If the committee votes to report a bill, the Committee Report is written. This report describes the purpose and scope of the measure and the reasons for recommended approval. House Report numbers are prefixed with “H.Rpt.” and then a number indicating the Congress (currently 107)


House Floor

House Floor Consideration

Consideration of a measure by the full House can be a simple or very complex operation. In general a measure is ready for consideration by the full House after it has been reported by a committee. Under certain circumstances, it may be brought to the Floor directly.

The consideration of a measure may be governed by a “rule”. A rule is itself a simple resolution, which must be passed by the House, that sets out the particulars of debate for a specific bill—how much time will be allowed for debate, whether amendments can be offered, and other matters.

Debate time for a measure is normally divided between proponents and opponents. Each side yields time to those members who wish to speak on the bill. When amendments are offered, these are also debated and voted upon. If the House is in session today, you can see a summary of Current House Floor Proceedings.

After all debate is concluded and amendments decided upon, the House is ready to vote on final passage. In some cases, a vote to “recommit” the bill to committee is requested. This is usually an effort by opponents to change some portion or table the measure. If the attempt to recommit fails, a vote on final passage is ordered.

Votes on final passage, as well as all other votes in the House, may be taken by the electronic voting system which registers each individual member’s response. These votes are referred to as Yea/Nay votes or recorded votes, and are available in House Votes by bill number, roll call vote number or words describing the reason for the vote.

Votes in the House may also be by voice vote, and no record of individual responses is available.



To the Senate

Senate Action

After a measure passes in the House, it goes to the Senate for consideration. A bill must pass both bodies in the same form before it can be presented to the President for signature into law.

Resolving Differences

If the Senate changes the language of the measure, it must return to the House for concurrence or additional changes. This back-and-forth negotiation may occur on the House floor, with the House accepting or rejecting Senate amendments or complete Senate text. Often a conference committee will be appointed with both House and Senate members. This group will resolve the differences in committee and report the identical measure back to both bodies for a vote. Conference committees also issue reports outlining the final version of the bill.


To the President

Consideration by the President

After a measure has been passed in identical form by both the House and Senate, it is considered “enrolled.” It is sent to the President who may sign the measure into law, veto it and return it to Congress, let it become law without signature, or at the end of a session, pocket-veto it.


Open Government


The House provides the following disclosure documents:

  • Congressional Budget Office Cost Estimates
    Cost estimates related to the federal budget.
  • Financial Disclosure Reports
    Information about the source, type, amount, or value of the incomes of House members, officers, and staff as well as employees of related offices and candidates for House office.
  • Foreign Travel Reports
    Reports of certain official foreign travel expenditures by House members and staff.
  • Franked Materials (Mass Mailings)
    Samples and descriptions of the contents of mass mailings from House members to their Congressional districts.
  • Gift and Travel Filings
    Reports detailing certain travel-related expenses of and charitable contributions to House members, officers, and staff.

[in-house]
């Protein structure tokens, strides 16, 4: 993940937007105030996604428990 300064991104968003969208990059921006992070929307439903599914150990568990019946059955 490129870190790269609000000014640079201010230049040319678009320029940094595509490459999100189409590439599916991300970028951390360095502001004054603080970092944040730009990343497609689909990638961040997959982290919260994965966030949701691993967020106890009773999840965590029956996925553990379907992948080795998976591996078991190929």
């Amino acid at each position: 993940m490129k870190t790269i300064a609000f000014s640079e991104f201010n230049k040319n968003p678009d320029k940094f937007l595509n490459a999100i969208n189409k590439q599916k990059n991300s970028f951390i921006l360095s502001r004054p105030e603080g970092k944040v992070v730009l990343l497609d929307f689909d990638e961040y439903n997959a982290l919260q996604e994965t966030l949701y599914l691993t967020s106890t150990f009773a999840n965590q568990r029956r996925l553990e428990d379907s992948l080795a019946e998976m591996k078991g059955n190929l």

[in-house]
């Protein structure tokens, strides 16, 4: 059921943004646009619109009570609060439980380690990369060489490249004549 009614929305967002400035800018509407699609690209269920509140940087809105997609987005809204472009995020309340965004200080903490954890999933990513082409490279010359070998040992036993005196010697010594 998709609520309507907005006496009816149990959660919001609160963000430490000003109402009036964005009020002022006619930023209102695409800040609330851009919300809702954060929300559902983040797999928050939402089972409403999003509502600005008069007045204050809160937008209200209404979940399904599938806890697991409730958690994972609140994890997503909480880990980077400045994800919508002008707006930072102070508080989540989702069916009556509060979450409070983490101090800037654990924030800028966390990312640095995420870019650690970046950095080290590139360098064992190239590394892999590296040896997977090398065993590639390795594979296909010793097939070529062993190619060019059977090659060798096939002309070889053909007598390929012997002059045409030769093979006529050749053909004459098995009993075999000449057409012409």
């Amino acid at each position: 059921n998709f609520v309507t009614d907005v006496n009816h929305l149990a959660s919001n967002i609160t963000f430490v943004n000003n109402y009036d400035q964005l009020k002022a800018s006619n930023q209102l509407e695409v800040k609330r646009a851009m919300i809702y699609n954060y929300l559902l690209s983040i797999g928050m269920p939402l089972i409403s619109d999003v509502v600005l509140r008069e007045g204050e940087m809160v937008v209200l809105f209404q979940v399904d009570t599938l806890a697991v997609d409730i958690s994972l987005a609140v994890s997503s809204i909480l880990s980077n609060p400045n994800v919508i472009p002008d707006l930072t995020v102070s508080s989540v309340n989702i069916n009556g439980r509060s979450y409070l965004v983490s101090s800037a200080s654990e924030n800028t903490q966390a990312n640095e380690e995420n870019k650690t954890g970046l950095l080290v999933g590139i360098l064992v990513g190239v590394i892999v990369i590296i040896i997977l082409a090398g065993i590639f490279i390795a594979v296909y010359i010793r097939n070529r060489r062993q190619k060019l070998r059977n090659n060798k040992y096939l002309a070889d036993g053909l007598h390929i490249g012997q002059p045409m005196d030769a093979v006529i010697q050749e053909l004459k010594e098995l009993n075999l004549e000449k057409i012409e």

• Legal Expense Fund Disclosures
    Disclosure information about funds established to assist individual House members with certain legal expenses.
  • Office of Congressional Ethics
    Names of OCE board members and staff who have signed an agreement to not run for Congressional office until three years after their OCE service has ended.
  • Post-Employment Notifications
    Information concerning departing House members, officers, and certain covered House employees previously notified regarding statutory post-employment restrictions on lobbying and other activities and the beginning and ending dates of those restrictions.)

Legislative Resources

The House provides the following legislative resources:

  • Bills to Be Considered on the House Floor
    Weekly list of the legislation scheduled for consideration, with links to the full text of each bill.
  • Congressional Budget Office Cost Estimates
    The Congressional Budget Office is required to develop a cost estimate for virtually every bill reported by Congressional committees to show how it would affect spending or revenues over the next five years or more.
  • Congressional Committee Publications
    The Government Printing Office maintains electronic versions of printed bills, documents, hearings, prints, reports, and calendars of House committees.
  • Congressional Record
    The Congressional Record is the official record of the proceedings and debates of the U.S. Congress. Also available as an iPad app.
  • Document Type Definitions (DTDs) for legislative documents in XML
    Information about work to use Document Type Definition files (DTDs) in the creation of legislative documents using eXtensible Markup Language (XML). Roll Call Votes are currently available in XML at the Office of the Clerk’s website, and legislation prepared in XML (starting in January 2004) is available at
  • Roll Call Votes
    House Tally Clerks compile votes through an electronic voting machine.
  • (formerly Thomas)
    The Library of Congress’s comprehensive legislative information research website.

Office Expenses

The House provides the following office expenses disclosure documents:

  • Statement of Disbursements
    The Statement of Disbursements (SOD) is a quarterly public report of all receipts and expenditures for U.S. House of Representatives members, committees, leadership, officers and offices.
  • Franked Materials (Mass Mailings)
    For mass mailings to their congressional district, House members may use their signature, or frank, instead of a postage stamp. Copies of franked mail content samples and / or descriptions are available for all franked materials sent by House members.

Video Resources

The House provides the following video resources:

Other Tools And Resources

For more information related to the House’s ongoing transparency efforts, contact your Representative and/or the Office of Congressional Ethics, an independent, non-partisan entity that assists the House in upholding high standards of ethical conduct.